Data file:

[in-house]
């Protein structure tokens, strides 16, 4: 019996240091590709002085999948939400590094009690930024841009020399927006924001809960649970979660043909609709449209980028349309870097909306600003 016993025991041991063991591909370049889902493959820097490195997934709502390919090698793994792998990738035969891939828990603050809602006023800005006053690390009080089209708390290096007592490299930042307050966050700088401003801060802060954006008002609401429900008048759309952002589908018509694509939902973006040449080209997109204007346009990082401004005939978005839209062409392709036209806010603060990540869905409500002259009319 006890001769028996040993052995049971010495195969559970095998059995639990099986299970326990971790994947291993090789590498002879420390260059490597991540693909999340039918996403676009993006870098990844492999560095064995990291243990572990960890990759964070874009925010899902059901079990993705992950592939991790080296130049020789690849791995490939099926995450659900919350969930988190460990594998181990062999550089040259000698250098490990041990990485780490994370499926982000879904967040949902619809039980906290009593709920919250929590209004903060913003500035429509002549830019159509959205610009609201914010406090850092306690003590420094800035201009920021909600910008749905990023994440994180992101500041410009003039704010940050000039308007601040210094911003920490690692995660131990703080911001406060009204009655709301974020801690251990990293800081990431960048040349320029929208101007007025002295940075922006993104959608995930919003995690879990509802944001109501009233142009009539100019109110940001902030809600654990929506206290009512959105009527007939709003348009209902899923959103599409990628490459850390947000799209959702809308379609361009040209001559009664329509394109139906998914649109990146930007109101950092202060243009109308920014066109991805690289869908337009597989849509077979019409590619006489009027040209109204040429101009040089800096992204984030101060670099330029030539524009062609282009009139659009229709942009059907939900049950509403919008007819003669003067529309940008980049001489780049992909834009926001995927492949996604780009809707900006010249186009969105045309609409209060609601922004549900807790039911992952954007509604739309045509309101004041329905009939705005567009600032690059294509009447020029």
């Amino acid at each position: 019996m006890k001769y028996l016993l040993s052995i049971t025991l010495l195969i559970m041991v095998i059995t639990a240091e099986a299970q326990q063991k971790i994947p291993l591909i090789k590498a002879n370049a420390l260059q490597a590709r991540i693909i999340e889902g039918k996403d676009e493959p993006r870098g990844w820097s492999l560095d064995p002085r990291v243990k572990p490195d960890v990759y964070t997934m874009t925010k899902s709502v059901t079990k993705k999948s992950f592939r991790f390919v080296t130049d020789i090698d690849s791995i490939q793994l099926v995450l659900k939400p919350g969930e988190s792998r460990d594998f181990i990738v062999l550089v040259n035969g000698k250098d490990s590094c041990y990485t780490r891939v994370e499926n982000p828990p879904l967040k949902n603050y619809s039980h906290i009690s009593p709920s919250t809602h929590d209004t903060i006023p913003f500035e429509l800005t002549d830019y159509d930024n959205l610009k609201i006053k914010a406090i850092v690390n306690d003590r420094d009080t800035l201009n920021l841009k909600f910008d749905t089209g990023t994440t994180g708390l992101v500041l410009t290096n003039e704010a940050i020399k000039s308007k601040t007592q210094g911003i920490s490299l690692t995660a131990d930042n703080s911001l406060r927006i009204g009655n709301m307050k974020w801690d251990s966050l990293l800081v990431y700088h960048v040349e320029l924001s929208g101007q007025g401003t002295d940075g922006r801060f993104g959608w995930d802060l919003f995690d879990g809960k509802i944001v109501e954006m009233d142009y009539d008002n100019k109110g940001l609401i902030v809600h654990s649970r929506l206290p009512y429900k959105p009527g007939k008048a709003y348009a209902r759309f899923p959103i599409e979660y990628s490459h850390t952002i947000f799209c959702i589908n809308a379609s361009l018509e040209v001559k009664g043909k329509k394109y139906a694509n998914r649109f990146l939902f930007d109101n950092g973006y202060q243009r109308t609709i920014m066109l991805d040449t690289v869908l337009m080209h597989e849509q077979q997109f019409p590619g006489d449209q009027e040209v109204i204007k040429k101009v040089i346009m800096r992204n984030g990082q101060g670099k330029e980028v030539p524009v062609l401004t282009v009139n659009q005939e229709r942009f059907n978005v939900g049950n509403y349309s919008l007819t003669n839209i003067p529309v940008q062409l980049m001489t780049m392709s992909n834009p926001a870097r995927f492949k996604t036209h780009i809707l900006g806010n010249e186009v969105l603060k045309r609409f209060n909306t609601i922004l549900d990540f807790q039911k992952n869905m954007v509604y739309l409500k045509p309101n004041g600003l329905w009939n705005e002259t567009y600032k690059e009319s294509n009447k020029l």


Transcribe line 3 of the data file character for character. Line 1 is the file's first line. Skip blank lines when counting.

């Amino acid at each position: 019996m006890k001769y028996l016993l040993s052995i049971t025991l010495l195969i559970m041991v095998i059995t639990a240091e099986a299970q326990q063991k971790i994947p291993l591909i090789k590498a002879n370049a420390l260059q490597a590709r991540i693909i999340e889902g039918k996403d676009e493959p993006r870098g990844w820097s492999l560095d064995p002085r990291v243990k572990p490195d960890v990759y964070t997934m874009t925010k899902s709502v059901t079990k993705k999948s992950f592939r991790f390919v080296t130049d020789i090698d690849s791995i490939q793994l099926v995450l659900k939400p919350g969930e988190s792998r460990d594998f181990i990738v062999l550089v040259n035969g000698k250098d490990s590094c041990y990485t780490r891939v994370e499926n982000p828990p879904l967040k949902n603050y619809s039980h906290i009690s009593p709920s919250t809602h929590d209004t903060i006023p913003f500035e429509l800005t002549d830019y159509d930024n959205l610009k609201i006053k914010a406090i850092v690390n306690d003590r420094d009080t800035l201009n920021l841009k909600f910008d749905t089209g990023t994440t994180g708390l992101v500041l410009t290096n003039e704010a940050i020399k000039s308007k601040t007592q210094g911003i920490s490299l690692t995660a131990d930042n703080s911001l406060r927006i009204g009655n709301m307050k974020w801690d251990s966050l990293l800081v990431y700088h960048v040349e320029l924001s929208g101007q007025g401003t002295d940075g922006r801060f993104g959608w995930d802060l919003f995690d879990g809960k509802i944001v109501e954006m009233d142009y009539d008002n100019k109110g940001l609401i902030v809600h654990s649970r929506l206290p009512y429900k959105p009527g007939k008048a709003y348009a209902r759309f899923p959103i599409e979660y990628s490459h850390t952002i947000f799209c959702i589908n809308a379609s361009l018509e040209v001559k009664g043909k329509k394109y139906a694509n998914r649109f990146l939902f930007d109101n950092g973006y202060q243009r109308t609709i920014m066109l991805d040449t690289v869908l337009m080209h597989e849509q077979q997109f019409p590619g006489d449209q009027e040209v109204i204007k040429k101009v040089i346009m800096r992204n984030g990082q101060g670099k330029e980028v030539p524009v062609l401004t282009v009139n659009q005939e229709r942009f059907n978005v939900g049950n509403y349309s919008l007819t003669n839209i003067p529309v940008q062409l980049m001489t780049m392709s992909n834009p926001a870097r995927f492949k996604t036209h780009i809707l900006g806010n010249e186009v969105l603060k045309r609409f209060n909306t609601i922004l549900d990540f807790q039911k992952n869905m954007v509604y739309l409500k045509p309101n004041g600003l329905w009939n705005e002259t567009y600032k690059e009319s294509n009447k020029l």